The Humanitarian Cost of High Debt

In the last few years, we’ve seen certain municipalities in the US fail to pay their debts, Detroit being the largest. On August 3, Puerto Rico defaulted. Around the same time, Greece defaulted.

This is the tip of the iceberg. While the debt crazed real estate bubble is largely in the rear view mirror, problems with pension and other retiree obligations promised by politicians all over the world are on countdown to explosion. Many of these were papered over in the bear market, with more debt being issued to cover the then-current debts, making the problem worse. Pension liabilities in the US have increased 400% in just the last ten years, and we doubt it’s much better overseas. And I am not even addressing everyday budget deficits in Japan, Europe, and the US;  or the giant debt bubble forming in China.

Issuing debt to cover obligations brings trouble if the borrower is not principled, or the lender is not.

By all rights, Detroit, Greece, and Puerto Rico should be disciplined by the markets, which should refuse, for many many years, to lend to them. But the markets are way too forgiving, which is one reason we have debt problems on a routine basis. Greece has now defaulted on its sovereign debt well more than 50% of the time since it has been independent. It’s a puzzle as to why anyone would lend to the country, but they do.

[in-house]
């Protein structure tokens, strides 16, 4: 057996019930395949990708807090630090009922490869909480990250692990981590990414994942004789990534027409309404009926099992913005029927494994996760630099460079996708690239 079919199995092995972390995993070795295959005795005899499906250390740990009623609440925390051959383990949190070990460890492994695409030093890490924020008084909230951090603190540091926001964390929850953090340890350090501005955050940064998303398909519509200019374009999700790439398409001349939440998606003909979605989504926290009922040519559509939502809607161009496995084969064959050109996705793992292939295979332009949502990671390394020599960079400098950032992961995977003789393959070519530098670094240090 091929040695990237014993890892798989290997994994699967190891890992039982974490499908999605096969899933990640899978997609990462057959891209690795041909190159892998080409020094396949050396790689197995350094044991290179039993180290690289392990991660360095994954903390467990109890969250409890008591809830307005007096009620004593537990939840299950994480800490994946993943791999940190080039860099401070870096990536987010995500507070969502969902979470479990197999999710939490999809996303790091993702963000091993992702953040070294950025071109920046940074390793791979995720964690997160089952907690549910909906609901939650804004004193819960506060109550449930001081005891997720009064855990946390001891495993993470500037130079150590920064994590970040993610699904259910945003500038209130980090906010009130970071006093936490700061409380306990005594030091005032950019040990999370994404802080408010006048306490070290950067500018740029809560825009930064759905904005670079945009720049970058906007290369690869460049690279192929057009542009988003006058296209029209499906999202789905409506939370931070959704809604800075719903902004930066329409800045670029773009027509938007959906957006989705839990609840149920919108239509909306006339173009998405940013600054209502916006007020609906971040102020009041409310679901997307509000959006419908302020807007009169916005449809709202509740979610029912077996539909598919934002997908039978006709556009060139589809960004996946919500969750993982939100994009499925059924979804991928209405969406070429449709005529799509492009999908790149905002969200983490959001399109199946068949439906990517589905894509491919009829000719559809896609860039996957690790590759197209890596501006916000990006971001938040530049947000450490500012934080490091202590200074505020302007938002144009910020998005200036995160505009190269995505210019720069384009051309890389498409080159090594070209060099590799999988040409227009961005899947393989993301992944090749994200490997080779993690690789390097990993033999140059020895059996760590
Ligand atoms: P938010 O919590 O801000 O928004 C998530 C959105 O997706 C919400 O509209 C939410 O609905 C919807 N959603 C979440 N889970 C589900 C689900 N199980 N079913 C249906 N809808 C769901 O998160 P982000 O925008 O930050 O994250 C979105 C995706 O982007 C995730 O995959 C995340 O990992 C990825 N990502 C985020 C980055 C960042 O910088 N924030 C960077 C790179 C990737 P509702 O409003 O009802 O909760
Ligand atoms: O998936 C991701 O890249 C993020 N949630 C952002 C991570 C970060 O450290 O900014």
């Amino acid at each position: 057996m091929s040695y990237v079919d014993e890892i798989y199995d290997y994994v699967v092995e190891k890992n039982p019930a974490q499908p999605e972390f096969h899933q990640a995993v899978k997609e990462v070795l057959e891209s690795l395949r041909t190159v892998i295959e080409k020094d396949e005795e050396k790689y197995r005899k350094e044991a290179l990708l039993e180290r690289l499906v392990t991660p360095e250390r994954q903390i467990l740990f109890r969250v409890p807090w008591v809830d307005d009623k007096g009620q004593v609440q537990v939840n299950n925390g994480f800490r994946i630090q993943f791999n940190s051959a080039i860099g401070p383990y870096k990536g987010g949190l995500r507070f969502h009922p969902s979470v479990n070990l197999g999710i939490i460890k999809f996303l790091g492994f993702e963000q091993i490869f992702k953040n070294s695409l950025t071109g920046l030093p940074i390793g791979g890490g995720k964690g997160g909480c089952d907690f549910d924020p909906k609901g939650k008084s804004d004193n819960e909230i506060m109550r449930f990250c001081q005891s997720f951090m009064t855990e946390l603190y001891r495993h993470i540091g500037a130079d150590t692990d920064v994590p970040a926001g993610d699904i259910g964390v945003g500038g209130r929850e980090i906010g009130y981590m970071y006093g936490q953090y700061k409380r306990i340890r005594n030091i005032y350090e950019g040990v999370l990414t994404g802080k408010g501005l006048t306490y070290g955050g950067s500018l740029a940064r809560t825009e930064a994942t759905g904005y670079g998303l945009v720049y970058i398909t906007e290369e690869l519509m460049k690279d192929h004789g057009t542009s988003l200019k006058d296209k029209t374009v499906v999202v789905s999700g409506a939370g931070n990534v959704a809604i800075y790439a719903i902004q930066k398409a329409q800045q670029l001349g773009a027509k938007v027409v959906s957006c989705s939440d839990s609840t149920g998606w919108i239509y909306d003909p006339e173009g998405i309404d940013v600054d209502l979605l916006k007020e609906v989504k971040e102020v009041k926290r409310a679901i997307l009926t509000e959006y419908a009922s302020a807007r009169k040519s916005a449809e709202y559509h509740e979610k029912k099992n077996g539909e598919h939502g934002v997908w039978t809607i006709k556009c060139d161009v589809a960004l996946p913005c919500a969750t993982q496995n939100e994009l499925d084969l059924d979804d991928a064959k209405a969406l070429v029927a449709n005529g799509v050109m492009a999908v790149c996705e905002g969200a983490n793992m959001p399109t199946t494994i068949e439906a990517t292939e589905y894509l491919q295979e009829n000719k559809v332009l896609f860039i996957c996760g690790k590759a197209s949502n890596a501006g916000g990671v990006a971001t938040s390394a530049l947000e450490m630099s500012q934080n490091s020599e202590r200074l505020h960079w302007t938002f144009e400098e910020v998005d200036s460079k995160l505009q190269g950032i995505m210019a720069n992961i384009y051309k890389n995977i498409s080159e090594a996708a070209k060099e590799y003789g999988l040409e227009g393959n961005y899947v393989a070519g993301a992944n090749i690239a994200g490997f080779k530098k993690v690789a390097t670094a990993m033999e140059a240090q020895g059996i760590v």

No one contemplates the humanitarian cost of debt loads. In Stockton, in Detroit, in Puerto Rico, in Greece, in every place where debts are too high, people are suffering. Somehow it is seen as noble to pursue debts in order to cover services and payments to the have nots, but as the tide turns, it is those projects and payments that are cut in order to fund debt service. Consequently, a new group of ‘have nots’, who may not have even been alive when the cycle started, suffers. The morality of debt loads is skewed. It is ok to borrow at first to make life better for citizens, but then it somehow becomes ok to cut those same benefits after everyone is used to the better life.

Will we ever be wise enough to strike a balance between current wants and having a more secure future tomorrow, which might mean saying ‘no’ to politicians’ promises? As debt problems proliferate, it’s easy to see we have not yet acquired this wisdom.